Other aspects of the shutdown have raised questions we’ve never before had to ask. President Donald Trump, who’s generally acted according to the tenets of federalism and the semi-sovereignty of the states, said early on that he couldn’t unilaterally order the closure of the entire country, something the Democrats criticized him mightily for at the time.
Now, he’s saying it’s his decision, not the governors’, when and how to reopen the nation, something the Democrats are criticizing him mightily for now. As it happens, consortiums of governors, mostly Democrats, on both coasts are now coordinating regionally to plan their re-openings, while Texas Gov. Greg Abbott, a Republican, says he’ll soon issue an executive order to “slowly, strategically, smartly, and safely” bring the Lone Star State back to life.
Bill of Rights
The most important issue to come out of all of this, though, concerns the Bill of Rights. The First Amendment guarantees, among other things, the free exercise of religion and the freedom of assembly. It doesn’t say, “except when.”
And yet, without debate or even much public concern, and largely without pushback, both of these protections have been summarily abrogated during the coronavirus crisis. Should we emerge from lockdown with the Bill of Rights effectively gutted, the CCP virus will have more grievously damaged the soul of the nation ever more than its body.
While it’s true that the Constitution specifically limits the scope of the federal government to its enumerated powers (stop laughing), jurisprudence has come to recognize that the first 10 amendments, known as the Bill of Rights, are “incorporated” to the states as well, via the Fourteenth Amendment’s “due process” clause.
The states’ quarantine orders directly violate the First Amendment, so it would seem that in a country that had time to waste with the frivolous impeachment of a president on the basis of a “dossier” consisting in major part of Russian disinformation, civil libertarians and lawyers would be lining up to take governors such as Whitmer and Beshear to federal court.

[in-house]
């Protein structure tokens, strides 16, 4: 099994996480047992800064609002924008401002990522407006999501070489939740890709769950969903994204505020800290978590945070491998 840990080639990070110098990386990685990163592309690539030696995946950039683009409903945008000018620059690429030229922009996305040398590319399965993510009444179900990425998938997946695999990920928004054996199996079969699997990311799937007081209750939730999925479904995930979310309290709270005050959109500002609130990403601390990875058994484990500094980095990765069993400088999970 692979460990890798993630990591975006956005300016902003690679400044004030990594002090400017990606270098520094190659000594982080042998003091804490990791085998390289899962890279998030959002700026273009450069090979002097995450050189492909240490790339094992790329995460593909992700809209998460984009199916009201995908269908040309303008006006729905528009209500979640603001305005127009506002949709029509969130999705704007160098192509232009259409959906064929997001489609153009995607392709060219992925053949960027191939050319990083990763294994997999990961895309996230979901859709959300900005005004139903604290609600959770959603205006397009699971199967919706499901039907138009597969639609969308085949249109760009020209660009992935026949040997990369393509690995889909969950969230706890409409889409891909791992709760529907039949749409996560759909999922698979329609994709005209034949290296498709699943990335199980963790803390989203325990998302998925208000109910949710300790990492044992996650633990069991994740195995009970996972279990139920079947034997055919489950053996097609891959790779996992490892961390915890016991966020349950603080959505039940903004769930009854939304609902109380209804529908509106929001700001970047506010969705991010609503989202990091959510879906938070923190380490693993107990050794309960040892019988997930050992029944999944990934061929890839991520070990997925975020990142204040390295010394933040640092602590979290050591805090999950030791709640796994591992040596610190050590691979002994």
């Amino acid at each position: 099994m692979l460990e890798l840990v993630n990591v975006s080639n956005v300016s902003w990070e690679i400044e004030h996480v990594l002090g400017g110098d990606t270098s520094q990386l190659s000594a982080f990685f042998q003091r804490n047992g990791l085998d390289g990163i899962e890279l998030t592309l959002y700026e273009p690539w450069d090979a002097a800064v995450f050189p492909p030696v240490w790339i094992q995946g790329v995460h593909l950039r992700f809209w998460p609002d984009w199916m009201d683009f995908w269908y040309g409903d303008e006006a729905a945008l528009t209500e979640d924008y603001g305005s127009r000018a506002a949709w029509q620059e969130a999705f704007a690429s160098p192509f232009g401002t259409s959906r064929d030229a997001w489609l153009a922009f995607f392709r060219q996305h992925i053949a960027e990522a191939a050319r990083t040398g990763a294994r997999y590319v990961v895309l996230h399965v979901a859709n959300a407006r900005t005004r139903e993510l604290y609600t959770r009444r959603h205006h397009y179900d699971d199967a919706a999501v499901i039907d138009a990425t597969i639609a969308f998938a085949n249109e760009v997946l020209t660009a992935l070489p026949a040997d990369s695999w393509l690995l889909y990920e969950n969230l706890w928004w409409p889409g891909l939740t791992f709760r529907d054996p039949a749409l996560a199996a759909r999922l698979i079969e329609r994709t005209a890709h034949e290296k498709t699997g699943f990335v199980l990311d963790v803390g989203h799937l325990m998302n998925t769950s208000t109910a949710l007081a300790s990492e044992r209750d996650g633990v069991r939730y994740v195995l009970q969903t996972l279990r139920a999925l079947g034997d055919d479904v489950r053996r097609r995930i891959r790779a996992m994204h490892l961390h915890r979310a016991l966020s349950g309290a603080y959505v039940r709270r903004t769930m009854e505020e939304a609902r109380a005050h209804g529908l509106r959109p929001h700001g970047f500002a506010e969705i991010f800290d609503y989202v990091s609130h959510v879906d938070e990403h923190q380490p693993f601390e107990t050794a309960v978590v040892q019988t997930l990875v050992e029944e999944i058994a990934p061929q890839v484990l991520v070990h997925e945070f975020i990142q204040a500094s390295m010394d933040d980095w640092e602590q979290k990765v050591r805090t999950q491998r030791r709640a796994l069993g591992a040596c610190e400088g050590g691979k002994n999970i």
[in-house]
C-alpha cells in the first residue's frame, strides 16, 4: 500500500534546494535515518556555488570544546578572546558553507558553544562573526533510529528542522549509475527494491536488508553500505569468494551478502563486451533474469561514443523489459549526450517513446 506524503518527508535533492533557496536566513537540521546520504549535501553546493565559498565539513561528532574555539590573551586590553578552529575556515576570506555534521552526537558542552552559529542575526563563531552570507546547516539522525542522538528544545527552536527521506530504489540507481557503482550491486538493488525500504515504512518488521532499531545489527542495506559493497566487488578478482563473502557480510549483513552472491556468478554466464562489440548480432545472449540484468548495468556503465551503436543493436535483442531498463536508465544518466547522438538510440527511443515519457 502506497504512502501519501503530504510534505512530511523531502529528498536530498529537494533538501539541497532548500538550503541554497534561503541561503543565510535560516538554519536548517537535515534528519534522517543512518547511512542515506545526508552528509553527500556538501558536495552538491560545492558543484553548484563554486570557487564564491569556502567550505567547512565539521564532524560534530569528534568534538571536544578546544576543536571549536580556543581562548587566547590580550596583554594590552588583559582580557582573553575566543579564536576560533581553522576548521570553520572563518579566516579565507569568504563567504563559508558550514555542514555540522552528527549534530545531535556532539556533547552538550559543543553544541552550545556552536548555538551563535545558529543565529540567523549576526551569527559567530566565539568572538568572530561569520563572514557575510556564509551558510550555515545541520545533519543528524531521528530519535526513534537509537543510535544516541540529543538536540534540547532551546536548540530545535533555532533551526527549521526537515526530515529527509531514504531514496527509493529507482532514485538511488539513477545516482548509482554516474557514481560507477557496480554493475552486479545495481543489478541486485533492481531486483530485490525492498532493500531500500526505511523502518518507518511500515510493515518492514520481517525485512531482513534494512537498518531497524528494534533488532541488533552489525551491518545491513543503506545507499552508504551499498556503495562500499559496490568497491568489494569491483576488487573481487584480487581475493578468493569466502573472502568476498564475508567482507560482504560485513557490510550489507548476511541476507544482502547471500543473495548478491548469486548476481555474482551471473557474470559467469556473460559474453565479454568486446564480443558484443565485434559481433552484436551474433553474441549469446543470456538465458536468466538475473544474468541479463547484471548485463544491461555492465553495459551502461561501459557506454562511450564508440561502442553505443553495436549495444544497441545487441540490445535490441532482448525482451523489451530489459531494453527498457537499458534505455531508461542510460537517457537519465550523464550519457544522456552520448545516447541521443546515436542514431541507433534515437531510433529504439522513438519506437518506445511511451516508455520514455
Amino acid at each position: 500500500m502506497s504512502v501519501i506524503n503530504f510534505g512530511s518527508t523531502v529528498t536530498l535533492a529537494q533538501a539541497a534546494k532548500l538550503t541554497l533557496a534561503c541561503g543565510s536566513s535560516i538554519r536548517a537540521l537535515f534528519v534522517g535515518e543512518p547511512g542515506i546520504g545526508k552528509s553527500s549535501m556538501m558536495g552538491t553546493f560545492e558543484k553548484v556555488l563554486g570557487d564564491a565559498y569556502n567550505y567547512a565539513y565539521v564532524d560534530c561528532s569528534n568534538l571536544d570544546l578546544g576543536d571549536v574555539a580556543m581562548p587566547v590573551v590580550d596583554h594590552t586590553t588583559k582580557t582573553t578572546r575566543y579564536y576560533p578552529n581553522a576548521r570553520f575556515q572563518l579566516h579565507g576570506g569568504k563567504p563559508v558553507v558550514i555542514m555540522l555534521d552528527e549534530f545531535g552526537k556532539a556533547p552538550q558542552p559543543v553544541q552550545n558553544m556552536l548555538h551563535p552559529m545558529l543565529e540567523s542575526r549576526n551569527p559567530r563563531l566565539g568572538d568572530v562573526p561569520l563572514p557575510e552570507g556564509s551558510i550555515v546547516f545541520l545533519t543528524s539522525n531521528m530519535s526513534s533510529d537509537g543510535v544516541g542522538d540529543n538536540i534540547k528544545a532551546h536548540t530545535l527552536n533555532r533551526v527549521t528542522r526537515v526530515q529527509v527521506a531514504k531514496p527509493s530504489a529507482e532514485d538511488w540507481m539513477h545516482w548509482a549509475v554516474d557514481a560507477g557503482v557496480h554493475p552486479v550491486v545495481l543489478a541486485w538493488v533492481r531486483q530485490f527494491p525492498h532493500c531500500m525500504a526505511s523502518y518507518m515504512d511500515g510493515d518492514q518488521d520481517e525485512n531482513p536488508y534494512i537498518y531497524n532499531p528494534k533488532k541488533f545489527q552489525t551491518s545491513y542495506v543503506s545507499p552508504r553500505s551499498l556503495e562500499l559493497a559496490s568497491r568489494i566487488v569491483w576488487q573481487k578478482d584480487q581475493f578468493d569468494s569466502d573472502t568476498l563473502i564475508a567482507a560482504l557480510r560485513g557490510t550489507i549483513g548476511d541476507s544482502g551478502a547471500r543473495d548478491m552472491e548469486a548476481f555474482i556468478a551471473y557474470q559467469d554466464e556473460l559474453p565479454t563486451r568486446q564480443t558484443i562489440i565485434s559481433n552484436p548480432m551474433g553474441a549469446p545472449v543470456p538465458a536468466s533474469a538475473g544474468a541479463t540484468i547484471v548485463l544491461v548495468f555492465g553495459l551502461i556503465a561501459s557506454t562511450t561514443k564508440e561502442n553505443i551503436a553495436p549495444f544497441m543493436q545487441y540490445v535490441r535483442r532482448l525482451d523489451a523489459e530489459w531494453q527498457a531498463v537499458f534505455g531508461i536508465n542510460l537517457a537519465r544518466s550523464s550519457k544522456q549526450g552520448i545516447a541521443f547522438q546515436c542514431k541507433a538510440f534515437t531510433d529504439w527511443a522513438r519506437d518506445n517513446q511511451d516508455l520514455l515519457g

Fortunately, someone finally has: The Center for American Liberty, under its CEO Harmeet K. Dhillon, filed a lawsuit on April 12 against Newsom and other California state officials for arbitrarily hindering the free expression of religion.
“Criminalizing individual participation at a church, synagogue, mosque, temple, or other house of worship clearly violates the First Amendment,” Dhillon said. “If a Californian is able to go to Costco or the local marijuana shop or liquor store and buy goods in a responsible, socially distanced manner, then he or she must be allowed to practice their faith using the same precautions.”
One might observe that the same is true of the right of assembly, especially for political reasons—the very definition of conventions and in-person elections. But that too is being threatened by the “progressive” notion that this fall’s vote might best be conducted by mail—an idea conservatives believe is an open invitation to voter fraud, especially given the Democrats’ penchant for miraculously finding heaps of unopened ballots that fell off a truck which somehow provide the margin of victory for their candidates in close elections.
If we want to have a national conversation as we emerge from our corona coma, the First Amendment should be the first thing we talk about. Because if we lose that, we might as well just stay at home.
Michael Walsh is the author of “The Devil’s Pleasure Palace” and “The Fiery Angel,” both published by Encounter Books. His latest book, “Last Stands,” a cultural study of military history, will be published later this year by St. Martin’s Press. Follow him on Twitter @dkahanerules.
Views expressed in this article are the opinions of the author and do not necessarily reflect the views of The Epoch Times.